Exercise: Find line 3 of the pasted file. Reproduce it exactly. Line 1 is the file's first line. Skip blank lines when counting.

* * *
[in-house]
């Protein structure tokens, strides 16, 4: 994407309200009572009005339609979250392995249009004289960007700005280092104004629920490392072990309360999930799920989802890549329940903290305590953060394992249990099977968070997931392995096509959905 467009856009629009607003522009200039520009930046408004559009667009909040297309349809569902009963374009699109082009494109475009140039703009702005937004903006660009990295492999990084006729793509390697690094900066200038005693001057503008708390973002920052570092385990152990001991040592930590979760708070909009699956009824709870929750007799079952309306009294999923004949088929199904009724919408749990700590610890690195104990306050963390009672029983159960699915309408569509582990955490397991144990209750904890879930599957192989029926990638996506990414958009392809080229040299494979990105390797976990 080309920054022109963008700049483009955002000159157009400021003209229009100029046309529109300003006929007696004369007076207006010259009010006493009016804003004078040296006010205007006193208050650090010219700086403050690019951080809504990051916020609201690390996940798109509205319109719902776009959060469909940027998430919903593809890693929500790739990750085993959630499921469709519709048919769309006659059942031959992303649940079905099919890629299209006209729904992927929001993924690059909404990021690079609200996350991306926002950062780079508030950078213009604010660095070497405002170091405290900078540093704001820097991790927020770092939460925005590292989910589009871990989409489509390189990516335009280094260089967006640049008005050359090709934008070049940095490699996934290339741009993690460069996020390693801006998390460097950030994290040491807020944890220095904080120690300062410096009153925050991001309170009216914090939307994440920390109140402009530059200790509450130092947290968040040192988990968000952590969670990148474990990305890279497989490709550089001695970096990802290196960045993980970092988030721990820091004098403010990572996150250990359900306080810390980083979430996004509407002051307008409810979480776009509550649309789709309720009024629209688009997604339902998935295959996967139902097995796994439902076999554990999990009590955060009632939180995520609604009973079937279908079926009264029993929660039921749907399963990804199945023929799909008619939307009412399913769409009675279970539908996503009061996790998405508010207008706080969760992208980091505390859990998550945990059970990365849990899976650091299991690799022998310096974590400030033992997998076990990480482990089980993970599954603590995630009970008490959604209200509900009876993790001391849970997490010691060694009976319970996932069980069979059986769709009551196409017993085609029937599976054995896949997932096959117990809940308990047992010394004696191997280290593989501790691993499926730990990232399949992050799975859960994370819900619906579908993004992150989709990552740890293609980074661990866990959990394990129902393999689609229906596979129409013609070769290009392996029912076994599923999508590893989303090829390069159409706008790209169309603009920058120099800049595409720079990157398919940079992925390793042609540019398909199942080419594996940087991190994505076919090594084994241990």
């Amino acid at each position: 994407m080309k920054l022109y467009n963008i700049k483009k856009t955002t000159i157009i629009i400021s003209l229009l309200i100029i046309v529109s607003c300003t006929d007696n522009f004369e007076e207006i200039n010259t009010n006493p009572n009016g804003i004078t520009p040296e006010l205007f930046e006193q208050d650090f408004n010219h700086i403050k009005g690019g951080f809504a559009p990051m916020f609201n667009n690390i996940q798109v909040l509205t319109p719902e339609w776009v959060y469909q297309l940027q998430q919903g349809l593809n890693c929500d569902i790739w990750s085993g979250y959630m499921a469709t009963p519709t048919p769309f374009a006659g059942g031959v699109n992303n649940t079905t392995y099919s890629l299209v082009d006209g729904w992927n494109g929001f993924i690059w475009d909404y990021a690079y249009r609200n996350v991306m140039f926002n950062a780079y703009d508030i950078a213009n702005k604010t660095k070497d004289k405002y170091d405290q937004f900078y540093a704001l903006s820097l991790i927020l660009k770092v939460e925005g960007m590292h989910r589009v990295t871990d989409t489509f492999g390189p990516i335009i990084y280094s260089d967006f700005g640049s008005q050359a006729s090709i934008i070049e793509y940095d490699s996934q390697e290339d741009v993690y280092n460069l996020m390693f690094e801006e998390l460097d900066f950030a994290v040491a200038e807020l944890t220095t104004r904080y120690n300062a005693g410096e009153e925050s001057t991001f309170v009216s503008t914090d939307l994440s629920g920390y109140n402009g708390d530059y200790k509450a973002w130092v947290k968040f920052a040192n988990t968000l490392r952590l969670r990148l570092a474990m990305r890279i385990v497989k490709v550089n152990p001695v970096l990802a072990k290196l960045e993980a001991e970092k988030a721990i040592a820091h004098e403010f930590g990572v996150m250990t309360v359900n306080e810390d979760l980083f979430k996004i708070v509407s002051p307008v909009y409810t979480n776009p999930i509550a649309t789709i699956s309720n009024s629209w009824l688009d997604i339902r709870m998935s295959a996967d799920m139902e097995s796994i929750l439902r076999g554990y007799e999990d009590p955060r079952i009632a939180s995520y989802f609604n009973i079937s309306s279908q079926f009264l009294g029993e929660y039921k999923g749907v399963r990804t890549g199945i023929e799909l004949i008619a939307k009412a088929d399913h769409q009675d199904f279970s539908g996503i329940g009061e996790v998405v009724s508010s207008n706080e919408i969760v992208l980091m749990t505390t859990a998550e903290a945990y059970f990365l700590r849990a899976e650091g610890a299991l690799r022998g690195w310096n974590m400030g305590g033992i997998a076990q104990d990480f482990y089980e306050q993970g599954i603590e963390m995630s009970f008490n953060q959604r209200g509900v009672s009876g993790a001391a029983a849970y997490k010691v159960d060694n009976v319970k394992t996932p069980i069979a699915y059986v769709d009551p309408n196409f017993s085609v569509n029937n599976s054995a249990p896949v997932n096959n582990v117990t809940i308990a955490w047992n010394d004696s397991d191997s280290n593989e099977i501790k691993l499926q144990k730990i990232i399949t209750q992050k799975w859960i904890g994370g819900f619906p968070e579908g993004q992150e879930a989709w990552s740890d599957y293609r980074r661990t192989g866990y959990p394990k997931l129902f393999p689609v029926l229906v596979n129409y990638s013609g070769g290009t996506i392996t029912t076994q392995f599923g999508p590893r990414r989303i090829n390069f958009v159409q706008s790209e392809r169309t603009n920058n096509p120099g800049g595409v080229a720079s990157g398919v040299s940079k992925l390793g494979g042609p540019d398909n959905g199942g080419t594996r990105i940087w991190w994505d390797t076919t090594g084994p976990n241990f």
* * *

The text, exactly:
């Amino acid at each position: 994407m080309k920054l022109y467009n963008i700049k483009k856009t955002t000159i157009i629009i400021s003209l229009l309200i100029i046309v529109s607003c300003t006929d007696n522009f004369e007076e207006i200039n010259t009010n006493p009572n009016g804003i004078t520009p040296e006010l205007f930046e006193q208050d650090f408004n010219h700086i403050k009005g690019g951080f809504a559009p990051m916020f609201n667009n690390i996940q798109v909040l509205t319109p719902e339609w776009v959060y469909q297309l940027q998430q919903g349809l593809n890693c929500d569902i790739w990750s085993g979250y959630m499921a469709t009963p519709t048919p769309f374009a006659g059942g031959v699109n992303n649940t079905t392995y099919s890629l299209v082009d006209g729904w992927n494109g929001f993924i690059w475009d909404y990021a690079y249009r609200n996350v991306m140039f926002n950062a780079y703009d508030i950078a213009n702005k604010t660095k070497d004289k405002y170091d405290q937004f900078y540093a704001l903006s820097l991790i927020l660009k770092v939460e925005g960007m590292h989910r589009v990295t871990d989409t489509f492999g390189p990516i335009i990084y280094s260089d967006f700005g640049s008005q050359a006729s090709i934008i070049e793509y940095d490699s996934q390697e290339d741009v993690y280092n460069l996020m390693f690094e801006e998390l460097d900066f950030a994290v040491a200038e807020l944890t220095t104004r904080y120690n300062a005693g410096e009153e925050s001057t991001f309170v009216s503008t914090d939307l994440s629920g920390y109140n402009g708390d530059y200790k509450a973002w130092v947290k968040f920052a040192n988990t968000l490392r952590l969670r990148l570092a474990m990305r890279i385990v497989k490709v550089n152990p001695v970096l990802a072990k290196l960045e993980a001991e970092k988030a721990i040592a820091h004098e403010f930590g990572v996150m250990t309360v359900n306080e810390d979760l980083f979430k996004i708070v509407s002051p307008v909009y409810t979480n776009p999930i509550a649309t789709i699956s309720n009024s629209w009824l688009d997604i339902r709870m998935s295959a996967d799920m139902e097995s796994i929750l439902r076999g554990y007799e999990d009590p955060r079952i009632a939180s995520y989802f609604n009973i079937s309306s279908q079926f009264l009294g029993e929660y039921k999923g749907v399963r990804t890549g199945i023929e799909l004949i008619a939307k009412a088929d399913h769409q009675d199904f279970s539908g996503i329940g009061e996790v998405v009724s508010s207008n706080e919408i969760v992208l980091m749990t505390t859990a998550e903290a945990y059970f990365l700590r849990a899976e650091g610890a299991l690799r022998g690195w310096n974590m400030g305590g033992i997998a076990q104990d990480f482990y089980e306050q993970g599954i603590e963390m995630s009970f008490n953060q959604r209200g509900v009672s009876g993790a001391a029983a849970y997490k010691v159960d060694n009976v319970k394992t996932p069980i069979a699915y059986v769709d009551p309408n196409f017993s085609v569509n029937n599976s054995a249990p896949v997932n096959n582990v117990t809940i308990a955490w047992n010394d004696s397991d191997s280290n593989e099977i501790k691993l499926q144990k730990i990232i399949t209750q992050k799975w859960i904890g994370g819900f619906p968070e579908g993004q992150e879930a989709w990552s740890d599957y293609r980074r661990t192989g866990y959990p394990k997931l129902f393999p689609v029926l229906v596979n129409y990638s013609g070769g290009t996506i392996t029912t076994q392995f599923g999508p590893r990414r989303i090829n390069f958009v159409q706008s790209e392809r169309t603009n920058n096509p120099g800049g595409v080229a720079s990157g398919v040299s940079k992925l390793g494979g042609p540019d398909n959905g199942g080419t594996r990105i940087w991190w994505d390797t076919t090594g084994p976990n241990f």